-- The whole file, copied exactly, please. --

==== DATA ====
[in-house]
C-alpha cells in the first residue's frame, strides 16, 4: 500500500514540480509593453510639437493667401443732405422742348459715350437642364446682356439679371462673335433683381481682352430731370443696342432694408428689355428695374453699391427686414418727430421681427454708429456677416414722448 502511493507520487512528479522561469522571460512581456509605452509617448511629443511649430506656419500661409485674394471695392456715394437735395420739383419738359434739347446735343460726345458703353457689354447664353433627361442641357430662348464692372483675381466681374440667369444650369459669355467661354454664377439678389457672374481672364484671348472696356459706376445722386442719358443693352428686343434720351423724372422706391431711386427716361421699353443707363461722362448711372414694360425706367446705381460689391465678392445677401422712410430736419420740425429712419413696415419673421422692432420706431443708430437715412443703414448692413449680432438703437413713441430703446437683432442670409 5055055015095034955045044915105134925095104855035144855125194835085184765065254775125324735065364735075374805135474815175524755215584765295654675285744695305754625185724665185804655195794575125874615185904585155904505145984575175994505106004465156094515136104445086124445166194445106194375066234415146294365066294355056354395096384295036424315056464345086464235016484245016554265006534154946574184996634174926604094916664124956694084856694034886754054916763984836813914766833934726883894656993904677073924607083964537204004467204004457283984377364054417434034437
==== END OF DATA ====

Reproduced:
[in-house]
C-alpha cells in the first residue's frame, strides 16, 4: 500500500514540480509593453510639437493667401443732405422742348459715350437642364446682356439679371462673335433683381481682352430731370443696342432694408428689355428695374453699391427686414418727430421681427454708429456677416414722448 502511493507520487512528479522561469522571460512581456509605452509617448511629443511649430506656419500661409485674394471695392456715394437735395420739383419738359434739347446735343460726345458703353457689354447664353433627361442641357430662348464692372483675381466681374440667369444650369459669355467661354454664377439678389457672374481672364484671348472696356459706376445722386442719358443693352428686343434720351423724372422706391431711386427716361421699353443707363461722362448711372414694360425706367446705381460689391465678392445677401422712410430736419420740425429712419413696415419673421422692432420706431443708430437715412443703414448692413449680432438703437413713441430703446437683432442670409 5055055015095034955045044915105134925095104855035144855125194835085184765065254775125324735065364735075374805135474815175524755215584765295654675285744695305754625185724665185804655195794575125874615185904585155904505145984575175994505106004465156094515136104445086124445166194445106194375066234415146294365066294355056354395096384295036424315056464345086464235016484245016554265006534154946574184996634174926604094916664124956694084856694034886754054916763984836813914766833934726883894656993904677073924607083964537204004467204004457283984377364054417434034437